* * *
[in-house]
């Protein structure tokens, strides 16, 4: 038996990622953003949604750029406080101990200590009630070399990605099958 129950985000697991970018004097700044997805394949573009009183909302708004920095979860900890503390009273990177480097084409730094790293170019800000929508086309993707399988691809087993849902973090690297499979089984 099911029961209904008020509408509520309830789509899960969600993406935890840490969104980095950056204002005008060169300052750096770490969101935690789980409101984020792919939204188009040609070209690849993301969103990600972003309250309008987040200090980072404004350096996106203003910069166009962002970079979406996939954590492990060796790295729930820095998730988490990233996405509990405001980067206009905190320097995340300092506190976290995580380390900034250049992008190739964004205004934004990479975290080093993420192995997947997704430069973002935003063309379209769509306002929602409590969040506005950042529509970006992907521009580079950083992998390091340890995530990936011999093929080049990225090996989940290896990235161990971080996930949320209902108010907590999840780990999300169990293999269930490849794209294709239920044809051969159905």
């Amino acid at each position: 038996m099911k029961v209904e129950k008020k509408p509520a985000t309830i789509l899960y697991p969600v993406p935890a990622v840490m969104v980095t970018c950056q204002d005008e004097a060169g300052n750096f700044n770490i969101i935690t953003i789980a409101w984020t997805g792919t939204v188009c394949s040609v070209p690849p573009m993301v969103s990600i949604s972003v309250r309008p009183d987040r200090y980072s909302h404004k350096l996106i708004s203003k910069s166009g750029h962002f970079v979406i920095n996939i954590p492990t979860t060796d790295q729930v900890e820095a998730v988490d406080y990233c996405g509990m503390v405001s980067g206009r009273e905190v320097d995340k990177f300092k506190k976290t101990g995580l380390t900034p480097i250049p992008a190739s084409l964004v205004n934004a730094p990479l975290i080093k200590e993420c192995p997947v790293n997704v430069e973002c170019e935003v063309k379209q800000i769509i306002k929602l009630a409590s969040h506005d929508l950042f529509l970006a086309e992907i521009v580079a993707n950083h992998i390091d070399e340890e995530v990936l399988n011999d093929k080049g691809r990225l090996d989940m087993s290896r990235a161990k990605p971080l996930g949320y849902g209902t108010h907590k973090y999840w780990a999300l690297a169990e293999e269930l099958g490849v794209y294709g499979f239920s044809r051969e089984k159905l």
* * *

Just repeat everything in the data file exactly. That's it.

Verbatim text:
[in-house]
């Protein structure tokens, strides 16, 4: 038996990622953003949604750029406080101990200590009630070399990605099958 129950985000697991970018004097700044997805394949573009009183909302708004920095979860900890503390009273990177480097084409730094790293170019800000929508086309993707399988691809087993849902973090690297499979089984 099911029961209904008020509408509520309830789509899960969600993406935890840490969104980095950056204002005008060169300052750096770490969101935690789980409101984020792919939204188009040609070209690849993301969103990600972003309250309008987040200090980072404004350096996106203003910069166009962002970079979406996939954590492990060796790295729930820095998730988490990233996405509990405001980067206009905190320097995340300092506190976290995580380390900034250049992008190739964004205004934004990479975290080093993420192995997947997704430069973002935003063309379209769509306002929602409590969040506005950042529509970006992907521009580079950083992998390091340890995530990936011999093929080049990225090996989940290896990235161990971080996930949320209902108010907590999840780990999300169990293999269930490849794209294709239920044809051969159905």
């Amino acid at each position: 038996m099911k029961v209904e129950k008020k509408p509520a985000t309830i789509l899960y697991p969600v993406p935890a990622v840490m969104v980095t970018c950056q204002d005008e004097a060169g300052n750096f700044n770490i969101i935690t953003i789980a409101w984020t997805g792919t939204v188009c394949s040609v070209p690849p573009m993301v969103s990600i949604s972003v309250r309008p009183d987040r200090y980072s909302h404004k350096l996106i708004s203003k910069s166009g750029h962002f970079v979406i920095n996939i954590p492990t979860t060796d790295q729930v900890e820095a998730v988490d406080y990233c996405g509990m503390v405001s980067g206009r009273e905190v320097d995340k990177f300092k506190k976290t101990g995580l380390t900034p480097i250049p992008a190739s084409l964004v205004n934004a730094p990479l975290i080093k200590e993420c192995p997947v790293n997704v430069e973002c170019e935003v063309k379209q800000i769509i306002k929602l009630a409590s969040h506005d929508l950042f529509l970006a086309e992907i521009v580079a993707n950083h992998i390091d070399e340890e995530v990936l399988n011999d093929k080049g691809r990225l090996d989940m087993s290896r990235a161990k990605p971080l996930g949320y849902g209902t108010h907590k973090y999840w780990a999300l690297a169990e293999e269930l099958g490849v794209y294709g499979f239920s044809r051969e089984k159905l």